The tire containing the tire component can be built, shaped, molded and cured by various methods which will be readily apparent to those having skill in such art.

The prepared tire of this invention is conventionally shaped and cured by methods known to those having skill in such art.

While the invention as described herein has been directed to tire cords and tires, the method is not so limited. Other applications of reinforcement cords, which includes tire cords, as treated by the methods described herein can be envisioned. Any rubber or elastomer article of manufacture reinforced with reinforcement cords can utilize cords as treated by the methods described herein. For example, applications of the treated reinforcement cords using the plasma methods described herein include reinforced hoses, transmission belts, drive belts, air springs, conveyor belts, drive tracks, and the like. Thus, the methods as described herein as suitable for treatment of tire cords are equally applicable to the treatment of any reinforcement cord as used in reinforced rubber or elastomer articles of manufacture. Such reinforcement cords may be in the form of individual cords or as a fabric.

The invention is further described with reference to the following examples.

Example 1

In this example, the effect of treating a steel tire cord with an atmospheric plasma generated by dielectric barrier discharge is illustrated. A laboratory dielectric barrier discharge apparatus was constructed consisting of a quartz tube with aluminum tape electrodes wrapped at a spaced interval on the exterior of the tube, with a first electrode connected to a high voltage power supply and a second electrode grounded. Argon gas at atmospheric pressure was atomized with mixture of 20 weight percent squalene, 5 weight percent sulfur and 75 weight percent dichloromethane and was passed through the interior of the quartz tube (all amounts given on a carrier gas free basis). A steel tire cord of 3+5×7×0.15 galvanized construction was extended through the interior of the quartz tube and held stationary. Application of high voltage to the first electrode ignited a plasma in the quartz tube.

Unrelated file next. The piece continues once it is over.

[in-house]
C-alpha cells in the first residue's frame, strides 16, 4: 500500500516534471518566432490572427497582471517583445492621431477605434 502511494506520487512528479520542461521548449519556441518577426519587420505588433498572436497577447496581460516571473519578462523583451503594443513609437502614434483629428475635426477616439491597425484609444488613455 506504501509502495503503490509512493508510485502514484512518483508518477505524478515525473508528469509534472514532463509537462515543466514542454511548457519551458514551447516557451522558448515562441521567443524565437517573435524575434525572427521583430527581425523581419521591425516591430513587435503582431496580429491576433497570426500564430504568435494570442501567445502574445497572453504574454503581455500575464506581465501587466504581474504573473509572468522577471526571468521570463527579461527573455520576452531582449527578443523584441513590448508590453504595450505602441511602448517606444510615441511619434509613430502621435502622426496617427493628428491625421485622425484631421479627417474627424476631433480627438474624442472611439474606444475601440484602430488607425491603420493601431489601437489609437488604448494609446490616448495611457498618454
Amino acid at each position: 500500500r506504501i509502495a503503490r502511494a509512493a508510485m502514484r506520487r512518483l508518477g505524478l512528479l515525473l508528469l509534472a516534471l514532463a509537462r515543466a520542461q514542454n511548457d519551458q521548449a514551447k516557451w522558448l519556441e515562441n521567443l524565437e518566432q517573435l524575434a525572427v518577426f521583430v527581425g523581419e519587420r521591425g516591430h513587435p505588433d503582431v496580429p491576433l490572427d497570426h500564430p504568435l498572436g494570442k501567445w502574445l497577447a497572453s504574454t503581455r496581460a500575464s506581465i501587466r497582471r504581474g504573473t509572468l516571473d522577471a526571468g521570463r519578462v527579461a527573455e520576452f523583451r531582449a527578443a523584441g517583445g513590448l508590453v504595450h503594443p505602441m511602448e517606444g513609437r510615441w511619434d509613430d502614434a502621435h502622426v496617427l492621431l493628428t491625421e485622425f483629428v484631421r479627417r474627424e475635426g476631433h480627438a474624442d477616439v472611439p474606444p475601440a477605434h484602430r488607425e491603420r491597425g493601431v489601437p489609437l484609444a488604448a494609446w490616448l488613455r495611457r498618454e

A series of experiments exposing a steel cord to a plasma was performed, using various power input to electrode, various exposure times of the steel cord to the plasma, and various argon gas flow rates into the quartz tube. The resulting plasma treated steel cords were embedded to a depth of 19 mm into a standard rubber wirecoat compound for passenger tires and cured at 155° C. for 35 minutes. Each cured wire/rubber sample was then tested for adhesion using a single wire adhesion test (SWAT) according to ASTM Standard D2229-73. The results of these pull-out tests (SWAT) and percent rubber coverage are given in Table 1.

TABLE 1 Control Values for: 3 + 5 × 7 × 0.15 brass plated cord: SWAT 590N, Coverage 55-65% 3 + 5 × 7 × 0.15 galvanized cord: SWAT 253N, Coverage 0-5% Argon Sample Exposure Input Rate, SWAT Rubber No. Time, sec Power, W L/min Adhesion, N Coverage, % 1 14 60 13 491 10 2 2 60 3 414  5 3 14 15 3 342 0-5 4 2 60 13 382  5 5 2 15 3 501 15 6 14 60 3 487 15 7 14 15 13 549 15-20 8 2 15 13 309 0-5 9 8 35 8 323 0-5 10 14 35 8 406 10 11 2 35 8 413 10 12 8 60 8 350 0-5 13 8 15 8 373  5 14 8 35 13 509 15 15 8 35 3 418 10 16 8 60 13 470 15-20 17 8 15 3 398 10 18 14 60 8 354 0-5 19 2 15 8 398  5 20 14 35 13 502 20-25 21 2 35 3 363 0-5 22 8 60 3 319 0-5 23 8 15 13 434  5 24 14 15 8 515 15 25 2 60 8 465 10 26 14 35 3 400 15 27 2 35 13 325 0-5

As seen in the data of Table 1, the exposure of galvanized steel tire cord to the atmospheric plasma resulted in deposit of an adhesively effective amount of material onto the tire cord. In this case, the level of adhesion of rubber to plasma treated galvanized cord was comparable to the level of adhesion of rubber to brass plated cord.